BioPharma, Artificial Intelligence

IBM, Energy Department researchers tap supercomputer in fight against coronavirus

While the lead author of the study, at the Oak Ridge National Laboratory, cautioned that the researchers had not found a cure for the virus that causes COVID-19, they were able to identify 77 compounds after screening more than 8,000 in a matter of days.

AI, machine learning

The number of people infected with the novel coronavirus is now past 100,000, leaving thousands dead and fueling fear and anxiety around the globe. Amid efforts to develop drugs and vaccines, the Department of Energy is hoping to use a supercomputer to help find compounds that might work against the virus.

Technology giant IBM and the Energy Department’s Oak Ridge National Laboratory said Thursday that they had used IBM’s Summit supercomputer to screen more than 8,000 compounds and identify 77 small-molecule drugs that might warrant study as potential treatments for SARS-CoV-2, the virus that causes the COVID-19 disease. The researchers used Summit to simulate the compounds in a matter of days and modeled which ones might affect the process by which it infects cells – using a spike to inject them with its genetic material, similar to the SARS coronavirus that caused the 2002-2003 outbreak. Results of the study were published in the journal ChemRxiv.

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A Deep-dive Into Specialty Pharma

A specialty drug is a class of prescription medications used to treat complex, chronic or rare medical conditions. Although this classification was originally intended to define the treatment of rare, also termed “orphan” diseases, affecting fewer than 200,000 people in the US, more recently, specialty drugs have emerged as the cornerstone of treatment for chronic and complex diseases such as cancer, autoimmune conditions, diabetes, hepatitis C, and HIV/AIDS.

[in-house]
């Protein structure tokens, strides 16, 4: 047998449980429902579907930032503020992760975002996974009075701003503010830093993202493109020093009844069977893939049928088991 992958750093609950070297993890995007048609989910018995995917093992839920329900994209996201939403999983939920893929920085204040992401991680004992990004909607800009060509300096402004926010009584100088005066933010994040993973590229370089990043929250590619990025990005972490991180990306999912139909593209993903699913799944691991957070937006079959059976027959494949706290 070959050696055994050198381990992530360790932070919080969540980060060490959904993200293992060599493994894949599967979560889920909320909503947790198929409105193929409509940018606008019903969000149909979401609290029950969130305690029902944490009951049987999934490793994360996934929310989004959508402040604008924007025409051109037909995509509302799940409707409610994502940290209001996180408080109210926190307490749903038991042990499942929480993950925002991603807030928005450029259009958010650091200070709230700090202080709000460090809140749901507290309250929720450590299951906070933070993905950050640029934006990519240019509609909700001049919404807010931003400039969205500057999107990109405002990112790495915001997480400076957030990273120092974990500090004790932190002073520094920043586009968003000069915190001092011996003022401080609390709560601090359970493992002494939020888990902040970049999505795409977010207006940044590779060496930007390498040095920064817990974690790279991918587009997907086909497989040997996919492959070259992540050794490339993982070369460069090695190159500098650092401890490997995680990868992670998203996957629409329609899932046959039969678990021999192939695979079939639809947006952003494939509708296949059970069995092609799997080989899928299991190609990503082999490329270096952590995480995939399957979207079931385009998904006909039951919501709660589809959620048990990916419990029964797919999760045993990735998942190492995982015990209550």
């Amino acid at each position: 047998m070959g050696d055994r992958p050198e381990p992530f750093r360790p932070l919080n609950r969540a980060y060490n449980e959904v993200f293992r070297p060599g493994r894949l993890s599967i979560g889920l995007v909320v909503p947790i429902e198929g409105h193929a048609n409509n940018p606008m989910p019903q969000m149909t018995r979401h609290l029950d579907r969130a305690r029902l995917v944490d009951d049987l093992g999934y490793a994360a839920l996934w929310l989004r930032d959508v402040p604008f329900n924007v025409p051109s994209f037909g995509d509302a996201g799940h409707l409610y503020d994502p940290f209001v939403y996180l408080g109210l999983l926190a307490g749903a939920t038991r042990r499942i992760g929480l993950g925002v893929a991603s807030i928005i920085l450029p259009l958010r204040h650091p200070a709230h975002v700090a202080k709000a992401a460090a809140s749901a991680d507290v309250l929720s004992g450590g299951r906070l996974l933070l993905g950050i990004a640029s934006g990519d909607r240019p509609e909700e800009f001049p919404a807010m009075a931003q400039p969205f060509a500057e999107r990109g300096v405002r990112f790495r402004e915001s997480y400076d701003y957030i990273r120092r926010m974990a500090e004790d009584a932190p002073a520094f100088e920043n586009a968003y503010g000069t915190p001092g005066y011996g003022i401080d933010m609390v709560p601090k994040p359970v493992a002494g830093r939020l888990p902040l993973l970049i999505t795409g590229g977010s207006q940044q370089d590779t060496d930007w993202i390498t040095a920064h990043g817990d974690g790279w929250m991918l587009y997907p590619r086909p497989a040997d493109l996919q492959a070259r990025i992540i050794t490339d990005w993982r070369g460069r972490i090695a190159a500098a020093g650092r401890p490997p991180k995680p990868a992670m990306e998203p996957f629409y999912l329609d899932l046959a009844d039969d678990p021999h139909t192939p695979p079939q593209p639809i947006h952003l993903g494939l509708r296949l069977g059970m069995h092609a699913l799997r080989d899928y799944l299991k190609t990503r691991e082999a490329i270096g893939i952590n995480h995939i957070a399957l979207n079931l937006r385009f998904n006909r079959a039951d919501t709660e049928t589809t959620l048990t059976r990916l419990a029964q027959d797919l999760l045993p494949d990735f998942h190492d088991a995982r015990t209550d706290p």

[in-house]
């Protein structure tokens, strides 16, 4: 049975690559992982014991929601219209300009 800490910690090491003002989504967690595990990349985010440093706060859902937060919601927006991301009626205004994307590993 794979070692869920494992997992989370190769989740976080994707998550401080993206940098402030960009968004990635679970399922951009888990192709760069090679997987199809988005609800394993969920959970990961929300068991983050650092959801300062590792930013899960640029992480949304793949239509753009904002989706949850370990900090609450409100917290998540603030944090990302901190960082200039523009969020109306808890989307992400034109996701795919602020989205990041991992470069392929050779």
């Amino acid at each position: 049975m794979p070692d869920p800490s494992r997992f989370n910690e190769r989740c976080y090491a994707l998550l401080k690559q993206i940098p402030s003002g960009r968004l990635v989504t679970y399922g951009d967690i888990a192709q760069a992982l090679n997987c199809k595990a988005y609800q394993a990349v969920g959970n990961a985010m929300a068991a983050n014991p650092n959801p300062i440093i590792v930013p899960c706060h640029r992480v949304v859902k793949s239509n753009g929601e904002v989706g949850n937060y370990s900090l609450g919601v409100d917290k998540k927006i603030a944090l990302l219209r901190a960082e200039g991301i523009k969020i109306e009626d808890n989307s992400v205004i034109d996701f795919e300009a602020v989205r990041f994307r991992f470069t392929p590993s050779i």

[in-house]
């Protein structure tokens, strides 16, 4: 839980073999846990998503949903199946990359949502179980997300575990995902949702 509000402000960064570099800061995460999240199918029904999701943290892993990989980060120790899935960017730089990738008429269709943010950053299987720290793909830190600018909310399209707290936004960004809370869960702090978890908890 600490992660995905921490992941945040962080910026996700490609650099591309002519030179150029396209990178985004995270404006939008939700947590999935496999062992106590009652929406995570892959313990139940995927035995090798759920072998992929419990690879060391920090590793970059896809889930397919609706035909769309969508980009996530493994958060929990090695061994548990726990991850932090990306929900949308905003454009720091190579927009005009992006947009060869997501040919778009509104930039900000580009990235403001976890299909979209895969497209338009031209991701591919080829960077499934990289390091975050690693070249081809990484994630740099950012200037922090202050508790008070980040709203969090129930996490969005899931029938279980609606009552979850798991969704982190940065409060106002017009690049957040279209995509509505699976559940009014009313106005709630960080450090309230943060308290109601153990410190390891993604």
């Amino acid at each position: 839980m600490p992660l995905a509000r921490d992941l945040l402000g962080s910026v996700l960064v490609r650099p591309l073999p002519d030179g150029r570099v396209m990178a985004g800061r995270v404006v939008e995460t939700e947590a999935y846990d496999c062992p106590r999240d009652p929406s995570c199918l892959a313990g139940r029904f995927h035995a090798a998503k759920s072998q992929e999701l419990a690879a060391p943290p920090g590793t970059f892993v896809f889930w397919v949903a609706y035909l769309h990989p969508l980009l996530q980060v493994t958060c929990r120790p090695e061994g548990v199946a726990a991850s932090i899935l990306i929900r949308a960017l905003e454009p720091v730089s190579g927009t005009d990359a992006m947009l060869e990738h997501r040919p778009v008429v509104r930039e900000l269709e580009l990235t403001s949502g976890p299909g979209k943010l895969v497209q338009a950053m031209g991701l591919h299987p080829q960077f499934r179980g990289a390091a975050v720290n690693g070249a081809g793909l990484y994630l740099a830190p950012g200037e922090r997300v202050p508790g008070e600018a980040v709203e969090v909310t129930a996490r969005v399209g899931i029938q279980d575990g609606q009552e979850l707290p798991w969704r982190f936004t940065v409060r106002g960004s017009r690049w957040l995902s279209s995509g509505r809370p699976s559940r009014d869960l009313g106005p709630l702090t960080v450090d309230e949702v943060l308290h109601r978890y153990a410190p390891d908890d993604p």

“Summit was needed to rapidly get the simulation results we needed,” principal researcher Jeremy Smith, director of the University of Tennessee and Oak Ridge lab’s Center for Molecular Biophysics, said in a statement. “Our results don’t mean that we have found a cure or treatment for the Wuhan coronavirus. We are very hopeful, though, that our computational findings will both inform future studies and provide a framework that experimentalists will use to further investigate these compounds.”

The study represents one of several efforts to use computer technology to screen potential compounds for activity against various diseases. Recently, researchers at MIT identified a drug formerly developed for diabetes as a potentially powerful antibiotic that they named halicin, after the HAL-9000 computer in “2001: A Space Odyssey.”

Several companies are in the process of developing vaccines or antiviral therapies against the virus, which was first identified in the central Chinese city of Wuhan in December. Moderna has a vaccine in Phase I development called mRNA-1273, while Gilead Sciences’ remdesivir – originally developed to treat Ebola virus – is in Phase II development.

As of Sunday, there were 105,586 confirmed cases of coronavirus around the world, with nearly 3,600 patients having died, according to the World Health Organization. According to the Centers for Disease Control and Prevention, there were 423 cases in the U.S., with Washington, California, New York and Massachusetts accounting for the largest number of infectious. The biotechnology company Biogen directed all the 175 attendees of a management meeting that took place in Boston the week before last to quarantine themselves after several tested positive for the virus.

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Photo: ANDRZEJ WOJCICKI, Getty Images